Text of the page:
France and Germany. They allow monetary policy to vary between periods of

â€˜boomâ€™ and â€˜slumpâ€™, modelling the regime weights using a function similar to

(5b) above but where the regime weight depends on the lagged output gap.

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ECONOMICA

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Following previous work, our analysis is based on a single-equation setting.

Sims and Zha (2002) argue that single-equation models of monetary policy

are vulnerable to endogeneity bias. They propose an alternative methodology

based on a Markov regime switching structural Vector Autoregressive (VAR)

model. It would not be practical to use this approach here, given the limited

amount of data available since inï¬‚ation targets were introduced in October

1992.

II. EMPIRICAL RESULTS AND DISCUSSION

Results

We use quarterly data for 1972(I)â€“2000(I). We use the three-month Treasury

bill rate as the nominal interest rate. (This has a close relationship with the

various interest rate instruments used over this periodFsee Nelson, 2000.)

Inï¬‚ation is the annual change in the retail price index and output is measured

using the GDP deï¬‚ator. We model the output gap as the difference between

output and a Hodrickâ€“Prescott trend. In estimation, we replace expected future

inï¬‚ation with actual future inï¬‚ation and use lagged variables as instruments.

Preliminary unit root analysis (the results are not reported but are available on

request) showed that inï¬‚ation and the output gap are stationary variables (see

also Nelson 2000; Driver et al. 2000; Hendry 2001). The order of integration of

the interest rate is more ambiguous, but we treat this variable as stationary.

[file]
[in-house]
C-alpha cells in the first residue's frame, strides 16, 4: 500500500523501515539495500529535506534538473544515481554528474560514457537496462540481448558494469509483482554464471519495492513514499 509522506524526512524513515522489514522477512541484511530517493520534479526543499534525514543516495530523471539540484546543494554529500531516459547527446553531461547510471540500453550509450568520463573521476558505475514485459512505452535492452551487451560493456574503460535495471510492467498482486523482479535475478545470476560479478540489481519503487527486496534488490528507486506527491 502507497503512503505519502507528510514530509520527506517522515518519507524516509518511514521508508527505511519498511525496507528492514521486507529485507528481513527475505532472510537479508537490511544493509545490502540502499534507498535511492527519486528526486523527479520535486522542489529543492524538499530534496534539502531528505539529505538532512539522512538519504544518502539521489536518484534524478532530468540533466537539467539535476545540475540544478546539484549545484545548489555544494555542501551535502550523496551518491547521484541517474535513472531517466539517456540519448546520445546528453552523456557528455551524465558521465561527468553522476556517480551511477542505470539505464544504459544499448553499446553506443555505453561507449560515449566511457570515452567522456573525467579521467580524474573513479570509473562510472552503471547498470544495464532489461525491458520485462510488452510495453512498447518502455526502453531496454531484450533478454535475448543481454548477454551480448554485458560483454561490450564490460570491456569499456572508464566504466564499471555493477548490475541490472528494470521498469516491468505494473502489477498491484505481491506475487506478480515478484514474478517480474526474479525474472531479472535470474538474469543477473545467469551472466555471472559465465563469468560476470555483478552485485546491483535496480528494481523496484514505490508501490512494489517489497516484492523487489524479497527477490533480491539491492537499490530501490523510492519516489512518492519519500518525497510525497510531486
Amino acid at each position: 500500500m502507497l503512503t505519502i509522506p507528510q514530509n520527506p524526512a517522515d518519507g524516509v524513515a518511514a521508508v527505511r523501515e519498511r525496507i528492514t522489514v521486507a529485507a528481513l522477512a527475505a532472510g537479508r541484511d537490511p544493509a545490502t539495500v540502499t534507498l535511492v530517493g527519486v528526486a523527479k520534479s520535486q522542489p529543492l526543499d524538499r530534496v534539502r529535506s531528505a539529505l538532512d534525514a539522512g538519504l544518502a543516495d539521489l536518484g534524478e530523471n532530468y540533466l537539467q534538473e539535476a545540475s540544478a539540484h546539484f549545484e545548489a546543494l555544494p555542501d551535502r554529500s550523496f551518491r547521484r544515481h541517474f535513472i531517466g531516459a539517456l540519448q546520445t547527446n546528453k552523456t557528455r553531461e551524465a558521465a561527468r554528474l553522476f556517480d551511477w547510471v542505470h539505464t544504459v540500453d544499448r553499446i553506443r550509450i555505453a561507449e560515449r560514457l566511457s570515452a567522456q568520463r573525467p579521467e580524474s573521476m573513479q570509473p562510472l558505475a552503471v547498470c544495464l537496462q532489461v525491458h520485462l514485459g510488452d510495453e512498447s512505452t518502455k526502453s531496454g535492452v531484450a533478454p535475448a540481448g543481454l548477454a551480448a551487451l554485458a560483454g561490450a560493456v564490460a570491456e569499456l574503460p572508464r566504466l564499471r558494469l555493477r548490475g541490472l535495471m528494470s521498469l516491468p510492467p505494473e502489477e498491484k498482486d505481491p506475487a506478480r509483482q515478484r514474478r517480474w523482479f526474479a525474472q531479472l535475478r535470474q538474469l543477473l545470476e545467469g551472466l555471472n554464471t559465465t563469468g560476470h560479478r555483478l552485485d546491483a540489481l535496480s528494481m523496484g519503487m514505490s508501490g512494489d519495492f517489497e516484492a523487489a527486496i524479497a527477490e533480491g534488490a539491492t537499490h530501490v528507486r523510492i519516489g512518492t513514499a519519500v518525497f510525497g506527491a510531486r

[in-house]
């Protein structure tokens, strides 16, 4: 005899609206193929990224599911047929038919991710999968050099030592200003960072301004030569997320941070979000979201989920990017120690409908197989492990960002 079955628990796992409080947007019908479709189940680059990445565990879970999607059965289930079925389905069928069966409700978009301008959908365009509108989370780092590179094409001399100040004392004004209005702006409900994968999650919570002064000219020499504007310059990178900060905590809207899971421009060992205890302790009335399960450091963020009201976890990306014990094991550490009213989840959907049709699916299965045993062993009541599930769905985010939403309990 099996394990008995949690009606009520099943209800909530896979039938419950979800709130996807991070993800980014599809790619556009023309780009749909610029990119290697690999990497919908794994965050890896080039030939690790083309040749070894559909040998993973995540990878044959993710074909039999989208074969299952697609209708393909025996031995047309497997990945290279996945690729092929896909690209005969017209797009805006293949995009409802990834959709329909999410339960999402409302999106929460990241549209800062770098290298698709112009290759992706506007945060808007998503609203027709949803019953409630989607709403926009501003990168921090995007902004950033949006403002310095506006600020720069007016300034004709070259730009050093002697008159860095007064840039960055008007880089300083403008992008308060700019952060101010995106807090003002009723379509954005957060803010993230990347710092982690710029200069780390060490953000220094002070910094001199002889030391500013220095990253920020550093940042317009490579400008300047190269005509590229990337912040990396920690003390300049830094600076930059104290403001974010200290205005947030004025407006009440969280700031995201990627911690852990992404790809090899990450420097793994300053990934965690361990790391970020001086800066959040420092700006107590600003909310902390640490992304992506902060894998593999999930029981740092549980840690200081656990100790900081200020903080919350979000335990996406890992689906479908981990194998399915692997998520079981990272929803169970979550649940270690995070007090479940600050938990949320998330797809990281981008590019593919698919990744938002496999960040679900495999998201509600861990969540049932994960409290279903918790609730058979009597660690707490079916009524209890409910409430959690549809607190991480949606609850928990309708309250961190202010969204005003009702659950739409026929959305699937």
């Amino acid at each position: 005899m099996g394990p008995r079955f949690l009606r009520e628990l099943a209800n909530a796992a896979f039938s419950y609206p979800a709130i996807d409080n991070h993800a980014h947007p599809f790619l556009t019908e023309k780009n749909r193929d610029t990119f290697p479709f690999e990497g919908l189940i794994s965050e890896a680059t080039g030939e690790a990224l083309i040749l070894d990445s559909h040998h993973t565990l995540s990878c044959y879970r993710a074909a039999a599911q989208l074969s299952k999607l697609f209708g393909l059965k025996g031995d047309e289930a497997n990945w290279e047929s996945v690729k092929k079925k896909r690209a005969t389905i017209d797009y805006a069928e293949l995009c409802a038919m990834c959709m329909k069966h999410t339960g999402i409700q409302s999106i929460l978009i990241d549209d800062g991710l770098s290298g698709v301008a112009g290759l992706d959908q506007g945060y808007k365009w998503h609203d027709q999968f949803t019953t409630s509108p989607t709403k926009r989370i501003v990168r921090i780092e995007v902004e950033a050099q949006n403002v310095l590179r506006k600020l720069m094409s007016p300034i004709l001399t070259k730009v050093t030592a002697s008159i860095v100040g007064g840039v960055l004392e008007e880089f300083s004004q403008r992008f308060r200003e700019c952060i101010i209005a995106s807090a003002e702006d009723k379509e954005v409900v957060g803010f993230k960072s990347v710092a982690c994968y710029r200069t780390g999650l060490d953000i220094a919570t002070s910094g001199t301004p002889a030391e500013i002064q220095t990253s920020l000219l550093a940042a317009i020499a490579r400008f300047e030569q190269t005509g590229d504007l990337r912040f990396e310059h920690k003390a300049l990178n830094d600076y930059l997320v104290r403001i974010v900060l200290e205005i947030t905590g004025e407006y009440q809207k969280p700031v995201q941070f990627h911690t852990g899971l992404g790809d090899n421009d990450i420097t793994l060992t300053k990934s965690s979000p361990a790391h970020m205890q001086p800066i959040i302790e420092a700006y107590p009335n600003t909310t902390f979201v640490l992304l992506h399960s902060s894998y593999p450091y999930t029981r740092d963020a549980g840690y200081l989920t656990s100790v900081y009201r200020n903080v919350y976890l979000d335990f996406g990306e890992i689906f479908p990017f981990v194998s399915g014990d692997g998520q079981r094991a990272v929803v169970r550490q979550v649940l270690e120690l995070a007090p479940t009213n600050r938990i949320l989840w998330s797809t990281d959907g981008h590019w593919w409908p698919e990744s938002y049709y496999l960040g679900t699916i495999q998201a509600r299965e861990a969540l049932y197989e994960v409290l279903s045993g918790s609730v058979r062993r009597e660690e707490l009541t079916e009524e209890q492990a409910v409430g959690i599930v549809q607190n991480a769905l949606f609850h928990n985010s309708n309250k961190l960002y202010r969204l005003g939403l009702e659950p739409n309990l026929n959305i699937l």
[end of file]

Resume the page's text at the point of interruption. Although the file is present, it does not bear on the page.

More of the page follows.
(See also Fuhrer 1997, and Fuhrer and Moore 1995, for discussion of similar

issues.)

Because of the short sample size in the post-1992(III) period and our use

of a heavily parameterized nonlinear model, estimates of the full model were

poorly determined. When the least signiï¬cant variables were removed, we

obtained a well determined simpliï¬ed model. Our estimates are presented in

Table 1. Column (i) presents nonlinear least squares estimates, and column (ii)

presents corresponding nonlinear IV estimates. There is little difference

between nonlinear least squares and nonlinear IV estimates. Estimates of our

comparison model of monetary policy in the 1972â€“92 period are presented in

columns (iii) and (iv) of the table. Again, there is little difference between

nonlinear least squares and nonlinear IV estimates. The diagnostic tests show

no serious misspeciï¬cation4 in Table 1.

There are four main ï¬ndings. First, the adoption of inï¬‚ation targets in

October 1992 led to signiï¬cant changes in monetary policy. We estimate

0

pL Â¼ 1.4% and pU Â¼ 2.6%, pL Â¼ 1.9% and pU Â¼ 21.1% and cannot reject the

0

hypothesis that pL Â¼ 0. It is clear from these estimates that monetary policy

became less tolerant of high inï¬‚ation after 1992. We also ï¬nd that bp 4b0p and

ay oa0y , and that ap ; a0p ; by and b0y are zero. These estimates conï¬rm that

monetary policy became more responsive to inï¬‚ation and less responsive to

output within each regime.5

Second, we ï¬nd that monetary policy in the post-1992 period has been

asymmetric, suggesting that there may be an inï¬‚ation bias. Our estimate of the

upper band is only 0.1% above the inï¬‚ation target, implying that the outer

regime becomes important when expected inï¬‚ation rises only slightly above the

target. By contrast, the lower band is 1.1% below the target. The null

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MODELLING MONETARY POLICY

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TABLE 1